A stunning debut from an acclaimed travel writer, Disappearing Earth is about two sisters who go missing on the remote volcanic peninsula of Kamchatka.
Clues to the crime lie in the lives - and stories of violence and loss - of twelve women in the girls' rural Russian community. As the police quickly lose interest in the case, these women never stop searching and hoping.
Beautifully written, thought-provoking, intense and cleverly wrought, this is the first novel from a mesmerising new talent.
APPLE BOOKS REVIEW
Pay close attention as you enter Julia Phillips’ impressive and complex novel set on Kamchatka, the gorgeously remote Russian peninsula. Otherwise, you may find yourself as lost as the two young girls whose kidnapping sets off the kaleidoscopic story that follows. Fortunately, Phillips rewards our attention with her butterfly-effect examination of that mysterious unsolved crime and its many surprising reverberations throughout the community. It all adds up to a rich, compassionate portrait of a changing culture and landscape.
In the opening chapter of Phillips's exceptional and suspenseful debut, two sisters Sofia, 8, and Alyona, 11 vanish from a beach on the Kamchatka Peninsula in northeastern Russia, and their disappearance sends ripples throughout the close-knit community. The subsequent 12 chapters, taking place during the months over the following year, chart the impact of the potential kidnapping and the destructive effect of longing and loss and play out in a series of interconnected and equally riveting stories about others in the surrounding area. "April" peeks into the day-to-day of a policeman's restless wife, who, while on maternity leave, is haunted by missed opportunities and " things darker, stranger, out of bounds." In "May," shrewlike Oksana, the abduction's only witness, severs ties with a colleague after the colleague's absentminded husband loses Oksana's beloved dog. The penultimate chapter unites some of the book's disparate threads, and follows Sofia and Alyona's anxious and emotionally ravaged mother, Marina, as she meets a photographer at a solstice festival who uncovers a potential link to an earlier unsolved missing-persons case and an important clue about who the perpetrator of both crimes might be. The discovery leads to a truly nail-biting climax and the novel's shocking conclusion that even eagle-eyed readers might not see coming. Phillips's exquisite descriptions of the desolate landscape and the "empty, rolling earth" are masterful throughout, as is her skill at crafting a complex and genuinely addictive whodunit. This novel signals the arrival of a mighty talent.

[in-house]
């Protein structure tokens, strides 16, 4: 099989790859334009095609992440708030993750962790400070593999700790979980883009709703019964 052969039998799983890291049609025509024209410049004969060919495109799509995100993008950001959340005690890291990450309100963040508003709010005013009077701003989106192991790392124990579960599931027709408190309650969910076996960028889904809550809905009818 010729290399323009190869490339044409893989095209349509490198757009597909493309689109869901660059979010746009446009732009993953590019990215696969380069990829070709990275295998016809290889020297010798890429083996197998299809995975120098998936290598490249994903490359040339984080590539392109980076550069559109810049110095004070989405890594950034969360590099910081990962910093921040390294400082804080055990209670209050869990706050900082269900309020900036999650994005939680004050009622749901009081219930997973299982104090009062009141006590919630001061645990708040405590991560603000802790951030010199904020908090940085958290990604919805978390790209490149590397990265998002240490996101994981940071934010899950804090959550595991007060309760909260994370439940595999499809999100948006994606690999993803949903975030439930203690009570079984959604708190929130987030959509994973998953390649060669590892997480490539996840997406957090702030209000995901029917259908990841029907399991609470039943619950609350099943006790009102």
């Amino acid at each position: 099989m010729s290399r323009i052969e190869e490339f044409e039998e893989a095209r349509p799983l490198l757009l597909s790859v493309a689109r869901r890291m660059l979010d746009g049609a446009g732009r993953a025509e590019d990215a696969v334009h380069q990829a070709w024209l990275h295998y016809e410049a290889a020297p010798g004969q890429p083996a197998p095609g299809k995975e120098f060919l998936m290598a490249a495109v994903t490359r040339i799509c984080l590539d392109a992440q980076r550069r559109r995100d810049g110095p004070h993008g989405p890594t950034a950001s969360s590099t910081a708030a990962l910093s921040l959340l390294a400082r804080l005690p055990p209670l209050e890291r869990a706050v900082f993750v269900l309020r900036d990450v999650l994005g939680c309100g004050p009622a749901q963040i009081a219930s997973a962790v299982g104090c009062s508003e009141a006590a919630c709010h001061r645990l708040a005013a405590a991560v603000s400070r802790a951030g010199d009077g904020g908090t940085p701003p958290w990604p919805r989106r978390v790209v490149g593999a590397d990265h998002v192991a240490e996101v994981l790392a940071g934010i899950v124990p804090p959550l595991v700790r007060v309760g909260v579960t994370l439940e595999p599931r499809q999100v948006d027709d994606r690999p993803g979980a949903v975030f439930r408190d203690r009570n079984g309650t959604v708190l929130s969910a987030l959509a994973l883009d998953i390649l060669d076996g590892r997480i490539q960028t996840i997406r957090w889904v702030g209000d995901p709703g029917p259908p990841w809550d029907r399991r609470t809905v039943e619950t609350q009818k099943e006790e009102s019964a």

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From Russia with something
This is the first novel by a young American woman, who is a self-confessed Russophile. She spent time in Moscow during her college years then, when she decided to write a novel, used the proceeds of her Fulbright scholarship to live for a time in Petropavlovsk-Kamchatsky.
That's the largest city in the Kamchatka Peninsula: the bit of Russia that dangles like a giant seed pod from the eastern end of Siberia. Bordered by ocean on three sides and an impassable mountainous tundra to the north, Kamchatka is more an island than a peninsula. The only ways in and out are by sea and air. It's on the rim of fire so there's plenty of volcanos and hot springs too.
In chapter one, a male stranger entices two young daughters (ages 11 and 8) of a single mother into his car one sunny August day. An investigation and search ensues. In an interview, Ms Phillips admitted to a fascination with abducted girl stories and already had her story line in mind when she travelled to Russia.
The book unfolds in a series of chapters, one for each month that follows, describing the impact of the abduction on different local women, most of whom have little or no connection to the victim. The investigation is not the focus. The girls only reappear in the final chapter and not in the way you might expect. Rather, it's a book about the lived experience of women in a patriarchal, xenophobic society.
Ms Phillips brings all her American sensibilities to bear with the result there was little or no "Russianness" that I could discern. She implied that was her intention in the above-mentioned interview. I'm not sure why.
This intriguing book is well written but failed to galvanise any great interest from me, probably because I'm an old, white patriarchal kind of guy. Women will almost certainly like it more, but if you're after a mystery story, look elsewhere.